Do you subscribe to the Philip Oakey viewpoint that synthesizers are more ‘punk’ than guitars?

Bang on Phil – you only need the one finger! No chords. As soon as synths became affordable, I knew there’d be a permanent revolution. Inevitable.

Listening back to the album now, what strikes most is how stark and minimalist it sounds, what kind of reception did you get from Virgin when you submitted it?

Oh, I think they simply stepped back and put the record out. It was certainly weird, minimal, cold, harsh and surreal for that period – all that BROTHERHOOD OF MAN stuff in the charts. At that time though, everyone at Virgin was in close cahoots and out for a bit of fun.

It was a great time. Simon Draper, the real power and judgement there, was totally supportive. A marvellous visionary character. He created Virgin really.

The extra songs which feature as part of this package and the ‘Metamatic Plus’ edition (including ‘Cinemascope’ and ‘My Face’) all seem strong enough to have made it onto the original album, was it a difficult process deciding which tracks would make the final cut first time around?

There was no shortage of material. I was just listening to the demos and ideas from cassettes recently. Tons of stuff. Lots of unfinished song starts. It drives me nuts. I’m going to destroy it all, just for peace of mind.

The ‘Metamatic’ follow-up ‘The Garden’ saw quite a significant change in sound for you, especially with the re-integration of more live instrumentation, why did you move away from the colder electronic aesthetic with that release?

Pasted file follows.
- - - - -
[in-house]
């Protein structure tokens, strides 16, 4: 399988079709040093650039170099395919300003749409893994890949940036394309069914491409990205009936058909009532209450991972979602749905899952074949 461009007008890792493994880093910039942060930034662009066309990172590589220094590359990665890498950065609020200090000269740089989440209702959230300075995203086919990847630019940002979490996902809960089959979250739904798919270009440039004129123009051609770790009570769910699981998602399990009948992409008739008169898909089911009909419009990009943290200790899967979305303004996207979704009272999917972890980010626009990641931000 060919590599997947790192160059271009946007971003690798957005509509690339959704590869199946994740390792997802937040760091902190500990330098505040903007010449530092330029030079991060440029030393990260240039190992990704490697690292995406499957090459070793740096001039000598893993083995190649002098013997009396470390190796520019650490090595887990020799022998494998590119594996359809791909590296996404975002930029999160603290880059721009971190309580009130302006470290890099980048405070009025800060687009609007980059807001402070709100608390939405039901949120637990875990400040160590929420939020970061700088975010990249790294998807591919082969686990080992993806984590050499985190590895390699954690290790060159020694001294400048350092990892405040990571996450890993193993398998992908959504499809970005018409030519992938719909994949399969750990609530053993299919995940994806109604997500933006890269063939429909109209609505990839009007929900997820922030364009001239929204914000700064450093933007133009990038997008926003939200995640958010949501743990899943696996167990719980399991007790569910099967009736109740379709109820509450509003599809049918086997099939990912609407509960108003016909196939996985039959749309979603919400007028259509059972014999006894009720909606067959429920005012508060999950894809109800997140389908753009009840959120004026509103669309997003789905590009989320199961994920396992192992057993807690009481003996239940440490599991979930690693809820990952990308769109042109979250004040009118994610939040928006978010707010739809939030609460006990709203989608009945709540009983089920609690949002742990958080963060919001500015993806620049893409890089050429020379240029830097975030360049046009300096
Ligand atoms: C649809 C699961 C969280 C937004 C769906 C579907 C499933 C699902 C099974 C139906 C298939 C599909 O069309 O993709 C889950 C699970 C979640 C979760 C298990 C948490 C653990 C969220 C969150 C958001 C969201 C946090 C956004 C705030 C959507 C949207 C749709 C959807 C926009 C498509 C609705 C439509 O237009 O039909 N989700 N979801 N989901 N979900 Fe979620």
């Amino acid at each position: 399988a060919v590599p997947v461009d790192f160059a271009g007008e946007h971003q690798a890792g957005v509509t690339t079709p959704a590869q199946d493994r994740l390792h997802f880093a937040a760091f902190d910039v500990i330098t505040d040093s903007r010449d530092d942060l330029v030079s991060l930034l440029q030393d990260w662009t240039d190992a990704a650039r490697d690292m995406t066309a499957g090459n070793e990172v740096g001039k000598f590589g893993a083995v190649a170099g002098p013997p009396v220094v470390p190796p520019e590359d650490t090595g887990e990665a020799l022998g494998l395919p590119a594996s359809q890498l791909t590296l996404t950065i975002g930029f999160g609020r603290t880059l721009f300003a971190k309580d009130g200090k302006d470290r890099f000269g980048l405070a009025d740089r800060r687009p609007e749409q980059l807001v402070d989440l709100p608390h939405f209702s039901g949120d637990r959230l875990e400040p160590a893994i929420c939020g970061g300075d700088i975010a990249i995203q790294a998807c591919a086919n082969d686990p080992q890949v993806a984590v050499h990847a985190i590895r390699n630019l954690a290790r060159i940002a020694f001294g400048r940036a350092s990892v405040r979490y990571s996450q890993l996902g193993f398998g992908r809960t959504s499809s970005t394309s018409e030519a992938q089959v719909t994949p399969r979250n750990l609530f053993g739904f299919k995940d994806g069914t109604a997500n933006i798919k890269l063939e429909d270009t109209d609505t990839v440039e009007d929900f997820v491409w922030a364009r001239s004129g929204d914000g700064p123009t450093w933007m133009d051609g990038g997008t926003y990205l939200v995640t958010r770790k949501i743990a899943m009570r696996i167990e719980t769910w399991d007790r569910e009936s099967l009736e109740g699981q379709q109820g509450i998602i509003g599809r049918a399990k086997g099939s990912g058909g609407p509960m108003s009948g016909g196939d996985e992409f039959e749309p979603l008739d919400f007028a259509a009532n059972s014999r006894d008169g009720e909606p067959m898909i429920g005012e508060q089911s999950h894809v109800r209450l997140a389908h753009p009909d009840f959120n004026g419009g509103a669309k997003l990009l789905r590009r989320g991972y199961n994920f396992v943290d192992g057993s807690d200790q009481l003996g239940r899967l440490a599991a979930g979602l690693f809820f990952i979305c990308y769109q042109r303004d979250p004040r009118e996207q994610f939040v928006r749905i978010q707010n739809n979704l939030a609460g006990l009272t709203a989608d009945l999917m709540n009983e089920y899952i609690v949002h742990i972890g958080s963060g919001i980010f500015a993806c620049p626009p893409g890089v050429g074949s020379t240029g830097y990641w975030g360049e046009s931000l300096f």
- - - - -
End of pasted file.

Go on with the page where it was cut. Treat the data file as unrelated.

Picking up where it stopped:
I remember wanting to reclaim some of the territory I’d defined with ‘Systems’ – the other side of things, as I mentioned earlier, also I loved working with Robin Simon’s great guitar playing. Power and ideas. He’s the most inventive guitarist – or musician – I’ve ever worked with. Doesn’t do cliches. Forget everyone else, no other player comes close to him, in my opinion.

With ‘My Face’, ‘Burning Car’, ‘20th Century’, ‘Cinemascope’, ‘Young Love’, ‘To Be With You’ and the amount of unreleased material in this new boxed set indicates that a follow-up in the style of ‘Metamatic’ was on the cards; how do you think you might have evolved this sound if you hadn’t had thawed out on ‘The Garden’?

I remember not wanting to repeat myself . In retrospect, though, maybe I should have carried on with the CR78 and ARP and made another record, it would have been interesting – but I was impatient as always and had another set of songs and lots of ideas left over from ‘Systems’.

However, there was the immediate influential aftermath of ‘Metamatic’; it is said Daniel Miller hired Gareth Jones to engineer DEPECHE MODE as a result of his work with you, while TUXEDOMOON were also fans and worked with him too…

Oh yes, Dan came to the studio with Depeche and I eventually managed to persuade Gareth to work with them. At first he thought Depeche were a bit light, but we’d both really liked ‘Warm Leatherette’, so he trusted Daniel and I think that’s what swung it. They all had a great instant rapport when they finally worked together. Still do.

Tuxedo were a fierce, inventive band we both liked, so Gareth was straight in there, no problem. I liked them all and their work. They were an interesting lot. I remember encountering a certain member wandering about on Shoreditch High Street in the rain in winter, no shoes on, totally oblivious, clearly hallucinating. I especially liked Blaine L Reininger’s playing – he’s a truly exceptional instinctual musician. It was good to hear him again on that ‘Blue Velvet Revisited’ album we all did recently with CULT WITH NO NAME.